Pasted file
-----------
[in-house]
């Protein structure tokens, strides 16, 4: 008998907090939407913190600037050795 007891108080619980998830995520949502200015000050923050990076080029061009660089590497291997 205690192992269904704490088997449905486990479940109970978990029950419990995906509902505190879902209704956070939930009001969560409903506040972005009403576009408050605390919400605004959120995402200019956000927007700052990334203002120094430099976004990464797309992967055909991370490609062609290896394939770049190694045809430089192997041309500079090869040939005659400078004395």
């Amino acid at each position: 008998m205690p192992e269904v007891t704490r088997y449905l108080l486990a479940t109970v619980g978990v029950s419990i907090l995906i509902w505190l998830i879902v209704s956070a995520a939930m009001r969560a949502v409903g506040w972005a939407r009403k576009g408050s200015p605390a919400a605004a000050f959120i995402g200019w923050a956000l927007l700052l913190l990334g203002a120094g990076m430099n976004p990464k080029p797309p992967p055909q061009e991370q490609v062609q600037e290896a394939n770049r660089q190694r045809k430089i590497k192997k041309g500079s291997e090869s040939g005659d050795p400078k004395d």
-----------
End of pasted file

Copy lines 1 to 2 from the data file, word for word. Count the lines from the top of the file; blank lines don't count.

[in-house]
């Protein structure tokens, strides 16, 4: 008998907090939407913190600037050795 007891108080619980998830995520949502200015000050923050990076080029061009660089590497291997 205690192992269904704490088997449905486990479940109970978990029950419990995906509902505190879902209704956070939930009001969560409903506040972005009403576009408050605390919400605004959120995402200019956000927007700052990334203002120094430099976004990464797309992967055909991370490609062609290896394939770049190694045809430089192997041309500079090869040939005659400078004395």